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Long Hours, Low Pay

Teachers Pay and Hours
[from Tim Smith]

It is almost as if someone was purposely overworking teachers and paying them very little. But only in the good old USA.



  1. PatriotSGT wrote:

    There is one important statistic missing from this illustration that I would be interested in seeing and that is the total amount of government (local, state and federal) spending on education. Is government mis-managing the money or do we really under-spend that much.

    Friday, February 8, 2013 at 8:05 am | Permalink
  2. Michael wrote:

    While this chart makes an interesting point, it is extremely misleading by basing the salaries only on per capita GDP. This allows poor countries (e.g., Mexico) to look significantly better than rich countries (e.g., Luxembourg). Compare (in order from “highest” to “lowest”):

    Kiwis = $50,000 (1.4 * $36,000)
    Mexican teacher = $13,000 (1.3 * $10,000)
    American = $48,000 (1.0 * $48,000)
    Luxembourg-ian (?) teacher = $92,000 (0.8 * $115,000)
    Norwegian teacher = $67,000 (0.7 * $97,000)

    So which countries really pay more? To get an even better comparison, we should factor in Gini coefficients. Yes, the U.S. does a crappy job. But we also do a crappy job of wealth distribution in general. We also have issues of scale that smaller countries don’t have. Overhead/administrative costs do not necessarily scale linearly with population size.

    Friday, February 8, 2013 at 9:48 am | Permalink
  3. Duckman wrote:

    The education system needs to be overhauled. Our assembly line system of education is no longer relevant in this day and age.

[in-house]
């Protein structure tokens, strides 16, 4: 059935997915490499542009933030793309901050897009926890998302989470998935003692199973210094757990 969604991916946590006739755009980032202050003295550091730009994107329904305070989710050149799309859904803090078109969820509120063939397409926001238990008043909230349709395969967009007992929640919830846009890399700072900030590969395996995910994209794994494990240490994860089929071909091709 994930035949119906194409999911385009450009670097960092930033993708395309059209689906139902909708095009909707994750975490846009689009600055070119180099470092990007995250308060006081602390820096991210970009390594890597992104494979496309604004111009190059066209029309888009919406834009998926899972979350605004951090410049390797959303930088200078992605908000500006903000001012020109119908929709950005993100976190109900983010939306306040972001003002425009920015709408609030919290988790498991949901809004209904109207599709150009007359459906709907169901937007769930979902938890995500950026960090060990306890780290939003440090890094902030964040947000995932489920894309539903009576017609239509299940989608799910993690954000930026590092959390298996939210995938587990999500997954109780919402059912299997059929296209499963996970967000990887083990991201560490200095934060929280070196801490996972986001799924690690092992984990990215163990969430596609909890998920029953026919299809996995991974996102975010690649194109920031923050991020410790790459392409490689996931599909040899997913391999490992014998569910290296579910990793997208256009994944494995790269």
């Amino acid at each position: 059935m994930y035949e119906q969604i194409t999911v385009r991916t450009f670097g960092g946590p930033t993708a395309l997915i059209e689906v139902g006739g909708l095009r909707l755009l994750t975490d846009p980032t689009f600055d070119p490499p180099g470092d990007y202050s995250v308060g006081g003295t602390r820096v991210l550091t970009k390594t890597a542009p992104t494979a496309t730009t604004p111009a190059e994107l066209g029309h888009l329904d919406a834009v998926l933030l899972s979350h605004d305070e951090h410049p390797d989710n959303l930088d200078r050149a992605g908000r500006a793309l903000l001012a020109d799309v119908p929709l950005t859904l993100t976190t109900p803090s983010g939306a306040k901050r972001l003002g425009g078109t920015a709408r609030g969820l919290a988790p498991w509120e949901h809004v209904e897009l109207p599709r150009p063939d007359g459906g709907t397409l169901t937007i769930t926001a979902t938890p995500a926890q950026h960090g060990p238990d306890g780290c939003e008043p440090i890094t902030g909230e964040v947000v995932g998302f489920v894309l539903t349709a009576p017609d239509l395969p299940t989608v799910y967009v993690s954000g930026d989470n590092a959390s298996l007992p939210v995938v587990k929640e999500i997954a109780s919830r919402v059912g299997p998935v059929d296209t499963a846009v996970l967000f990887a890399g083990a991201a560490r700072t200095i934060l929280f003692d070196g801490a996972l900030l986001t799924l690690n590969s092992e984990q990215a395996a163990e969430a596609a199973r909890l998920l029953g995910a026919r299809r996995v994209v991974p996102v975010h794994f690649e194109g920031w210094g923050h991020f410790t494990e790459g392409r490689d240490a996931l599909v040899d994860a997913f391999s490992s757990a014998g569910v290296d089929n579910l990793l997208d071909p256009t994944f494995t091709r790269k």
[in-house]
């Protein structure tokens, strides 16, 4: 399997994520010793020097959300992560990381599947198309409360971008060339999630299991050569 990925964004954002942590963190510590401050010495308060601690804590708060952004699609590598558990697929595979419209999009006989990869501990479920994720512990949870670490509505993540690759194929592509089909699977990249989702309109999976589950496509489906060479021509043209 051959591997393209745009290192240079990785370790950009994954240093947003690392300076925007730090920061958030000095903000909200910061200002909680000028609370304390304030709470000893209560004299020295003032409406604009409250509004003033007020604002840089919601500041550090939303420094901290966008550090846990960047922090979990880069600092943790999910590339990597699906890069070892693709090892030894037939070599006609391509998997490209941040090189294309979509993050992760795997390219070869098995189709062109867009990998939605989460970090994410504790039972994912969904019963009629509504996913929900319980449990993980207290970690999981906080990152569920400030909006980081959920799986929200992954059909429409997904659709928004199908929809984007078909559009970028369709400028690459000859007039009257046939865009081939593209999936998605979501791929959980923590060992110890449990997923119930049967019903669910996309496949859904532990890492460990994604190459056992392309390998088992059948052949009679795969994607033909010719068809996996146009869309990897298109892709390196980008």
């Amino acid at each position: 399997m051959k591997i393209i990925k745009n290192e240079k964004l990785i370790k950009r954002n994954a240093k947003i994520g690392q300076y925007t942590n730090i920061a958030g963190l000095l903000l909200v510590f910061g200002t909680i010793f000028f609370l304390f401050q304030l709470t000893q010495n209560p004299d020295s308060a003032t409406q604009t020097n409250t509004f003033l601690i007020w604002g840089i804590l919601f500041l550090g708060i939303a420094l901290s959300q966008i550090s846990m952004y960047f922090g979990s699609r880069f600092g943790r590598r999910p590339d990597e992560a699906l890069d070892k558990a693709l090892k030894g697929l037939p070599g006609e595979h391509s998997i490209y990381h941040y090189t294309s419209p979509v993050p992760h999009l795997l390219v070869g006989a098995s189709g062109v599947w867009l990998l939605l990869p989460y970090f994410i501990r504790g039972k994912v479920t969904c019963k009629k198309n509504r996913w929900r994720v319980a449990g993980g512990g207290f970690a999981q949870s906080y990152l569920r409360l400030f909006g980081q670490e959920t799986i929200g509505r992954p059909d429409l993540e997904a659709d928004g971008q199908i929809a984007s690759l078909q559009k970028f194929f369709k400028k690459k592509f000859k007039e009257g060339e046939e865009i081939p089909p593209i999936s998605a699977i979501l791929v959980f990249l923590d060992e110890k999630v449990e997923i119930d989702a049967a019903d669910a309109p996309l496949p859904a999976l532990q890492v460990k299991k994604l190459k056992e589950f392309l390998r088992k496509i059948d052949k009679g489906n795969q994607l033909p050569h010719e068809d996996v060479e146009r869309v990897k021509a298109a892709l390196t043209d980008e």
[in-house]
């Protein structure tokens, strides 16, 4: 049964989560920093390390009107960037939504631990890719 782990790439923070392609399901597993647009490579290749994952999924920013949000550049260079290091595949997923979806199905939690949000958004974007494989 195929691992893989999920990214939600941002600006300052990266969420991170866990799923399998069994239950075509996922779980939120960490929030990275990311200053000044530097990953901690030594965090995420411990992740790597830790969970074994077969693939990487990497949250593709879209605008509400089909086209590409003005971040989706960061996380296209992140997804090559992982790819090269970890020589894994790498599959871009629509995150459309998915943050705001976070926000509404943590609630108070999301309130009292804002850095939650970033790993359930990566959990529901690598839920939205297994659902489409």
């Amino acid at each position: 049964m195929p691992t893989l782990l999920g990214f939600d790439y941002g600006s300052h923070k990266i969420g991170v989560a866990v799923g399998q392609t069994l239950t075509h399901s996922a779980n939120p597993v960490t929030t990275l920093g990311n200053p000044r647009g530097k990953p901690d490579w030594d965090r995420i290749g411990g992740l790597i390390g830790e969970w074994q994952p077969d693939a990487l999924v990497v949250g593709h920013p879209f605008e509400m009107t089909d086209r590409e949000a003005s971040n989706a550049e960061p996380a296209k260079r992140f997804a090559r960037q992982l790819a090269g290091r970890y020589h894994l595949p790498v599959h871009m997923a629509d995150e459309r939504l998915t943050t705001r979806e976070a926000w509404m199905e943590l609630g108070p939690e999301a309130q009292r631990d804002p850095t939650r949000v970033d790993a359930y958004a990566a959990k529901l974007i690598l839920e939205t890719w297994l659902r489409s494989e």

I agree they need to be paid more, to an extent. I would like to see a teaching job equated to a lawyer or doctor as far as education needed and thus the pay rising as well.

    However, I do not believe you should be paid more simply for your job. American scores are low as shit and I’m not about to reward teachers with higher pay for it

    Friday, February 8, 2013 at 1:32 pm | Permalink
  4. txjill wrote:

    You shouldn’t immediately assume gov’t is mismanaging these funds…unless you are a republican.

    We are seeing Congress at state and national levels cutting funds on education on a regular basis more and more to the point that even now the more affluent schools are feeling it (where I live).

    Friday, February 8, 2013 at 1:34 pm | Permalink
  5. Michael wrote:

    “American scores are low as shit and I’m not about to reward teachers with higher pay for it.” Using student test scores to evaluate teachers’ performance is like basing a doctor’s pay on how many of his/her patients have heart attacks. You might have the best doctor in the world, but if you eat 5 quadruple bacon cheeseburgers a day, you’re going to die; why should that doctor be punished for your lazy, irresponsible behavior?

    Friday, February 8, 2013 at 2:16 pm | Permalink
  6. Sammy wrote:

    As the son of a retired school teacher (with a sister and sister-in-law also teachers), I can tell you we lived in the biggest house in the neighborhood, took fabulous vacations to Europe and the Caribbean each summer, drove fine European automobiles and had the finest designer threads…all while my dad only worked 5 hour days, 9 months a year, retiring at age 45 with full pension.